Two years ago I was asked to join the Seminary Consortium for Urban Pastoral Education (SCUPE) advisory board. SCUPE is a ministry committed to educating leaders to revitalize congregations and community organizations to transform cities towards becoming just, inclusive and peaceful communities in accordance with God’s vision for the world. This particular board gathers twice a year to hear reports and dream about future possibilities. During the Advanced Latino/a Theological Education (ALTE) Program report a person made the thought-provoking comment that fundamentalism is a white person issue. Normally I would have just ignored the statement but Martin Marty, a well know writer on the subject of fundamentalism, was in the room and he didn’t raise any objections. For those of you who have heard the term but are not really sure what fundamentalism is, here is a quick refresher. It stresses the infallibility of Scripture in matters of faith and morals and as a historical record. These are the people who get stressed out about the theory of evolution.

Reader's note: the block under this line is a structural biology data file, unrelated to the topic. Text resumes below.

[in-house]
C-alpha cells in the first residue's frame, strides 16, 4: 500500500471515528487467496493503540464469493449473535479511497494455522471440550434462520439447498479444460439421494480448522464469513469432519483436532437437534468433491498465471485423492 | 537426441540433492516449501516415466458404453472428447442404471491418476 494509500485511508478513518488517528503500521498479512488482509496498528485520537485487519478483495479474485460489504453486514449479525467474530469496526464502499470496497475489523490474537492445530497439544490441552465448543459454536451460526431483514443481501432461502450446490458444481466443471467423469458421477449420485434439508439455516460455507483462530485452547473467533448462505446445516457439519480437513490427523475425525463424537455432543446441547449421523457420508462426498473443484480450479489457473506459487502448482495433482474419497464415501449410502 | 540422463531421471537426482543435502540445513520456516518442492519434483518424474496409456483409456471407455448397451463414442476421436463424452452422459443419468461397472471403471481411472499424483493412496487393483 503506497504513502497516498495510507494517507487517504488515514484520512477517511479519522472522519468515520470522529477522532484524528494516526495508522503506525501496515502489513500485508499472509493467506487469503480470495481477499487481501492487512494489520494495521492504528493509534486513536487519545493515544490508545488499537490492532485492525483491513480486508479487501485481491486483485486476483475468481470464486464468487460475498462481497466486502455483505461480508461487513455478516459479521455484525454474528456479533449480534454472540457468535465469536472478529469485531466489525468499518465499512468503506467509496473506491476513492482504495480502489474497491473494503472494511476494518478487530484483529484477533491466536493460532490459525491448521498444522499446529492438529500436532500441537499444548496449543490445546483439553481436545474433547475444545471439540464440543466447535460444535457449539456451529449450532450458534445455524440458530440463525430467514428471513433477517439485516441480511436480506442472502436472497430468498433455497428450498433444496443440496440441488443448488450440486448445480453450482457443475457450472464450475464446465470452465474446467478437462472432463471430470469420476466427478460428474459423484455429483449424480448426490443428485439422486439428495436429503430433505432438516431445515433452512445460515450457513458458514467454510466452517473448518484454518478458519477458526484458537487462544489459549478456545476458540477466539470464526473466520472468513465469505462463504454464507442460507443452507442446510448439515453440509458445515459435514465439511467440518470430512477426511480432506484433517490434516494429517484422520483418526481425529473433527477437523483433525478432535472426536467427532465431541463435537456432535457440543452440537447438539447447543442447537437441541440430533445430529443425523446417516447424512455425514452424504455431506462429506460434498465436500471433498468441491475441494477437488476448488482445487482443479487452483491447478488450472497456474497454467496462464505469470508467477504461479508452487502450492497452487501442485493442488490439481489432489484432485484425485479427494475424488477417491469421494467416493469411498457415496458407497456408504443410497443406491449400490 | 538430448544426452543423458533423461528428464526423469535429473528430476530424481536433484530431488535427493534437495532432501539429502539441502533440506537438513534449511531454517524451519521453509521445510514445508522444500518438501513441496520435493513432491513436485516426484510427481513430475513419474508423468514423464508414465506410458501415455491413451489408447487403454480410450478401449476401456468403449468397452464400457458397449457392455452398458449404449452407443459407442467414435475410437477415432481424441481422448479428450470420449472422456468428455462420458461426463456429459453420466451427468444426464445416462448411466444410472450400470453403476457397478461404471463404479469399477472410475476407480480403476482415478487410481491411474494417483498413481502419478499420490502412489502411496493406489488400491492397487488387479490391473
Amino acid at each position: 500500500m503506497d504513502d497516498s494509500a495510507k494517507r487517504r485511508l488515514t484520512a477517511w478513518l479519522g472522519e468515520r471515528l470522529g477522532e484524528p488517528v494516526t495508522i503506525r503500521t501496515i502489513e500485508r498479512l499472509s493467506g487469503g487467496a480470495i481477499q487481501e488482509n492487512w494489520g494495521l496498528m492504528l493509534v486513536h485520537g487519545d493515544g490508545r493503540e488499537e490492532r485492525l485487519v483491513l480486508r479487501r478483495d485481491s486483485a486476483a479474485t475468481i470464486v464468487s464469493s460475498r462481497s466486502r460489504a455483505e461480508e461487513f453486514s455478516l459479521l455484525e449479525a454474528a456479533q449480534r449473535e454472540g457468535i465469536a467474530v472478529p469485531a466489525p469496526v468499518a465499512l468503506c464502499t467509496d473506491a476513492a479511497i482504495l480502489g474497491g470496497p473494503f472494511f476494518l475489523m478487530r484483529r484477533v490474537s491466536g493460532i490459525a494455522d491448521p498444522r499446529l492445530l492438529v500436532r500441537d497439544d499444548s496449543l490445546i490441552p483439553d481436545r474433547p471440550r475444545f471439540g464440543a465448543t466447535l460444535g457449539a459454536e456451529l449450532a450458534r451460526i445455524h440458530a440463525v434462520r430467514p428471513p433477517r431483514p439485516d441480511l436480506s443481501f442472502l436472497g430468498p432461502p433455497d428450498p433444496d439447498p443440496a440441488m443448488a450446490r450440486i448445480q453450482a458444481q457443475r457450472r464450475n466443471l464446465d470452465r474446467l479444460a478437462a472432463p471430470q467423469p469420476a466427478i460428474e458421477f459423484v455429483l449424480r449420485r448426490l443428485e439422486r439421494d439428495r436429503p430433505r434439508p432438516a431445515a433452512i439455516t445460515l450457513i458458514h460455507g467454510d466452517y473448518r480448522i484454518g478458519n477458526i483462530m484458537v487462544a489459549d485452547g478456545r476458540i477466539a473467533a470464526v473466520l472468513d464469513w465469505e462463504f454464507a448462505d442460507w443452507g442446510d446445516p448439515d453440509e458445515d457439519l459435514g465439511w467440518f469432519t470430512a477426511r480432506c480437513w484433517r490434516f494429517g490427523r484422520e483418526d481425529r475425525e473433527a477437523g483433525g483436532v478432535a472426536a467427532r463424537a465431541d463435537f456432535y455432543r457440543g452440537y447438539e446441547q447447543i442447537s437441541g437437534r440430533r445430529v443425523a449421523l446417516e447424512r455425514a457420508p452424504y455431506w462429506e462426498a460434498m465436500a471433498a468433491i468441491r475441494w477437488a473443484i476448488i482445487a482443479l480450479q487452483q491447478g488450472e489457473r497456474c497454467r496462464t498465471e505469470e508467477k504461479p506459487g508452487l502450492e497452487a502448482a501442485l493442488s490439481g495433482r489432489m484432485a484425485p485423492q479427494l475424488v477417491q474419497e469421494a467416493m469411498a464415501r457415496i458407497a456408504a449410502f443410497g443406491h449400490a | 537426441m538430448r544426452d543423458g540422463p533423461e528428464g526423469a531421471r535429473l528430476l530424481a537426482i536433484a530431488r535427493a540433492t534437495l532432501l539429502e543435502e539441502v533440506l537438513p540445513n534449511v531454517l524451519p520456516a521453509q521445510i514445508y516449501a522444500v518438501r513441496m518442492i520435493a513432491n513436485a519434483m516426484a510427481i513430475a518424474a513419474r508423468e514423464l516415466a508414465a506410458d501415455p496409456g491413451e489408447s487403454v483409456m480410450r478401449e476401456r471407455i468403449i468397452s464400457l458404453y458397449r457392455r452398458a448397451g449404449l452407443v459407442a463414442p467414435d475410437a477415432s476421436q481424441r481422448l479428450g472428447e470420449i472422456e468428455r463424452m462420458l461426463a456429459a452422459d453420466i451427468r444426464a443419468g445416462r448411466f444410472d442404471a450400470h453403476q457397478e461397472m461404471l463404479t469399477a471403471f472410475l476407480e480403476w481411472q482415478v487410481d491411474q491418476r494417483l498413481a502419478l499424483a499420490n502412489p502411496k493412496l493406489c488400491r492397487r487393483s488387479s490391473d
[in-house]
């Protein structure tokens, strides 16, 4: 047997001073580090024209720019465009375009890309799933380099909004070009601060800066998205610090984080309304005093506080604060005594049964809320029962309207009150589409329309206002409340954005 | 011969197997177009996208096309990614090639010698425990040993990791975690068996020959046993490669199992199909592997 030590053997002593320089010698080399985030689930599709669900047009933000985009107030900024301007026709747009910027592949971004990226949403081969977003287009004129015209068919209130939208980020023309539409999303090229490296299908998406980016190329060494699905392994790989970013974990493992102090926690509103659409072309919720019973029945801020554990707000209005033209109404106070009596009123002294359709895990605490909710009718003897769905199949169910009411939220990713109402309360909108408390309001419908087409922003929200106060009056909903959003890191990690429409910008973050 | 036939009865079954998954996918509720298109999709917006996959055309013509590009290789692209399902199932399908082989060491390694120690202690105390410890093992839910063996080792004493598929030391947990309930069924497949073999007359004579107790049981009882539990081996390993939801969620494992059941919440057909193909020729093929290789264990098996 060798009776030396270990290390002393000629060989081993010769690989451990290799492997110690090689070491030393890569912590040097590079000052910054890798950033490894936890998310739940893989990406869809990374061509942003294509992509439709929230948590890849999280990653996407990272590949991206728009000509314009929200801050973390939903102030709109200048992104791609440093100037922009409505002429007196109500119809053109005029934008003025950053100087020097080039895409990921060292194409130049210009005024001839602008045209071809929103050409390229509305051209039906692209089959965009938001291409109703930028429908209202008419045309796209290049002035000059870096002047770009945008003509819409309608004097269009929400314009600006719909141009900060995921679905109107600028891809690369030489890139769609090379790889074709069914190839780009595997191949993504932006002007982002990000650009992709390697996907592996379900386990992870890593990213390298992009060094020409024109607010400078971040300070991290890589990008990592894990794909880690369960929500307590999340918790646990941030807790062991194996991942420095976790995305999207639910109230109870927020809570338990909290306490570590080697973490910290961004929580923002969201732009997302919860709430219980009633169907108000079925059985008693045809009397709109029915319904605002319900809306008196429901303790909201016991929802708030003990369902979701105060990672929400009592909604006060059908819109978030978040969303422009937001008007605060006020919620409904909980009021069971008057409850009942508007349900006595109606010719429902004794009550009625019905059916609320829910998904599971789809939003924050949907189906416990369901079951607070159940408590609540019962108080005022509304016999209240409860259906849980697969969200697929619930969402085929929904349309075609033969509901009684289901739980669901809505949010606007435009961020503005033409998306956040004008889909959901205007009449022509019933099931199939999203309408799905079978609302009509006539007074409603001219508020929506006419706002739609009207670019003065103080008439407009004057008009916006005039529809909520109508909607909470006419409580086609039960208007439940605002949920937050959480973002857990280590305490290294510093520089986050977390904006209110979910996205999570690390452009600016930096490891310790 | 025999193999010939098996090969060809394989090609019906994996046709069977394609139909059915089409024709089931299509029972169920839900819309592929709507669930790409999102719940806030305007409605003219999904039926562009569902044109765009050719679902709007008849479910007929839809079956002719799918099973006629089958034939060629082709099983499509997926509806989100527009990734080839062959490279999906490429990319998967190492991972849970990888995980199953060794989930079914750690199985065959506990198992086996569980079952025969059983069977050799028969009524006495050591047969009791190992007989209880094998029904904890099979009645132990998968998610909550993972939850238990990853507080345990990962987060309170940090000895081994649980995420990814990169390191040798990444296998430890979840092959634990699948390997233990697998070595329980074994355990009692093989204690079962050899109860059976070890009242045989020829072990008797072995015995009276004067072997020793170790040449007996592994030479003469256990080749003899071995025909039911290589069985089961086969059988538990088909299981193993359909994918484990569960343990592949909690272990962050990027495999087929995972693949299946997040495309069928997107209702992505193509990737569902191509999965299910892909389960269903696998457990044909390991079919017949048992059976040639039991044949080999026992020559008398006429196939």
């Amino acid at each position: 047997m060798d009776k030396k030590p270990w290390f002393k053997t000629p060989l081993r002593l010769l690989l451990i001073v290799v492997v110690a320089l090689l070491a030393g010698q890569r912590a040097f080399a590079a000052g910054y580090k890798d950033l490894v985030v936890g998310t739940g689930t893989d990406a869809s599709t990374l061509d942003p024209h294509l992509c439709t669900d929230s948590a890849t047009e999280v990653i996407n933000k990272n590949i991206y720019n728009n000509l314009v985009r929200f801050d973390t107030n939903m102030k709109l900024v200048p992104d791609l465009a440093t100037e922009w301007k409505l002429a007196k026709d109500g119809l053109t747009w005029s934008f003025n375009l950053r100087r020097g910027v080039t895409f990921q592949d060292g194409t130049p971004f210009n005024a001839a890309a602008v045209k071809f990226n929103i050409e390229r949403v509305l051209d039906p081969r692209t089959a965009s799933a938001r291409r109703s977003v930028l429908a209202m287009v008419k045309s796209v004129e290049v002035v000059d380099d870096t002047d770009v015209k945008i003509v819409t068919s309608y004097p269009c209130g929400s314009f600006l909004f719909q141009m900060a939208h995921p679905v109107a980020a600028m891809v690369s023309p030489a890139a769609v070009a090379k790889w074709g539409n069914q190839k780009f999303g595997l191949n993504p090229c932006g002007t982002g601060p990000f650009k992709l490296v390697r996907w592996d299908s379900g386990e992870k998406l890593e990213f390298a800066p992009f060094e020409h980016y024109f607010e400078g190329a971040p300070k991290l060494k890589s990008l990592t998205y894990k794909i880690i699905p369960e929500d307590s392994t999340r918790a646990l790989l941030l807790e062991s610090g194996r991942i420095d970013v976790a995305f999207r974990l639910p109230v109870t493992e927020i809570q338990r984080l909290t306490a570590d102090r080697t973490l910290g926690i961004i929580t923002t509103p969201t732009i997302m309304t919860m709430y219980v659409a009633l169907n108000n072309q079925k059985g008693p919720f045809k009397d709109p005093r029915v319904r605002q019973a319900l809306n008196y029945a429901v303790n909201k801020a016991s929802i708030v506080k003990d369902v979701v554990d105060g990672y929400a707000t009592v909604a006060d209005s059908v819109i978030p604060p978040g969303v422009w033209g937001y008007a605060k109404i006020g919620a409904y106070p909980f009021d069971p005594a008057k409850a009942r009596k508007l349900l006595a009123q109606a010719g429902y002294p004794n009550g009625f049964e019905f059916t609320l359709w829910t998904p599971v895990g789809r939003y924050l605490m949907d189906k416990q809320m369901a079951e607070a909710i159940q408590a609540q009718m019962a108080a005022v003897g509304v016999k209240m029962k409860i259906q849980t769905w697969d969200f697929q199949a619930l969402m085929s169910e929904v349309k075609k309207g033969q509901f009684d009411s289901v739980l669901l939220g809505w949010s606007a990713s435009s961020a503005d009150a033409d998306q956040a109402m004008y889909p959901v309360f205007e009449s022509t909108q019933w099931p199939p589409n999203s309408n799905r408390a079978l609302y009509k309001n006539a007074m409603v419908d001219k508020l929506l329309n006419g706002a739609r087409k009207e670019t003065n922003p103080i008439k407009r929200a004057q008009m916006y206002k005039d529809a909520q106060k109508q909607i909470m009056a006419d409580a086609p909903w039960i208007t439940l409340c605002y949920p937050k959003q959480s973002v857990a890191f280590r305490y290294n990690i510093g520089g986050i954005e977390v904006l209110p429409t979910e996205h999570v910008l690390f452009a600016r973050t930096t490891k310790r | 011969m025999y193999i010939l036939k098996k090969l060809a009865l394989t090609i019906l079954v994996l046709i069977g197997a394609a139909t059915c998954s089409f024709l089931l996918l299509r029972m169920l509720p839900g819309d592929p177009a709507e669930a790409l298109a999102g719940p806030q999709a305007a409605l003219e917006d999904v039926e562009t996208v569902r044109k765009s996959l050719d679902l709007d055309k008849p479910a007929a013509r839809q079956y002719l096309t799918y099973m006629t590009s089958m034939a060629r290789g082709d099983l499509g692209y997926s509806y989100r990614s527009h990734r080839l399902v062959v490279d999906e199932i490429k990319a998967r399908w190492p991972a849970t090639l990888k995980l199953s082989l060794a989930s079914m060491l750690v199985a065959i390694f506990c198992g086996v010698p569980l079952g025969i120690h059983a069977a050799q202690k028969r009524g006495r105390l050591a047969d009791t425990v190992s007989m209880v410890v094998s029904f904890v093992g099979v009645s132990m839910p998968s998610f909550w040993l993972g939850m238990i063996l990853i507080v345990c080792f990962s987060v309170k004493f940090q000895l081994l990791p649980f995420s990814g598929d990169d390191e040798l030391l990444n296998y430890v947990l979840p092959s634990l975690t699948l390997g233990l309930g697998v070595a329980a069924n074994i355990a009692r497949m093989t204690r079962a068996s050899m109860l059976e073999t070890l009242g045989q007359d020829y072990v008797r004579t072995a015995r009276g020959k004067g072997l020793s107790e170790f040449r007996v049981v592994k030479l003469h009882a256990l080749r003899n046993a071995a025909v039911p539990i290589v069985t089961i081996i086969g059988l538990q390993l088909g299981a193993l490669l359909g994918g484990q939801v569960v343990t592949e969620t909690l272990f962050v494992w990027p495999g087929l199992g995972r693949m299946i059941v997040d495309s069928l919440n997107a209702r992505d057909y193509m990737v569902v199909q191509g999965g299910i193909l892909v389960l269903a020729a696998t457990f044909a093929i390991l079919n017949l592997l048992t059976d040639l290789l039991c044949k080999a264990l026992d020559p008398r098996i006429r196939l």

I am not sure that I grew up as a strict fundamentalist, but it certainly shaped my view of God, the Bible, and the kind of choices I needed to make in life. It is never fun to discover that deeply held commitments are more a matter of culture than a universal Christian understanding. Facing this reality is uncomfortable and has the potential to be disruptive. We all want to believe that our Christian understandings are culturally neutral. Quite simply this is not the case, and never has been the case.
Our understandings of God are always culturally influenced. One of the only ways I know of moving beyond my particular culture is to put myself in places where other cultures and understandings have a voice. This isn’t easy. For many of us difference has and continues to equal sin. Allowing for difference can very quickly become uncomfortable. How do people who believe in a literal six day creation worship together with those who understand evolution to be true? Evolution versus creation is child’s play when put alongside questions of sexual orientation. Difference is not easy.
Can you imagine a church where difference is celebrated? Being with a group of believers who hold wildly different understandings of who God is and how God works? Potentially uncomfortable, certainly messy but also freeing.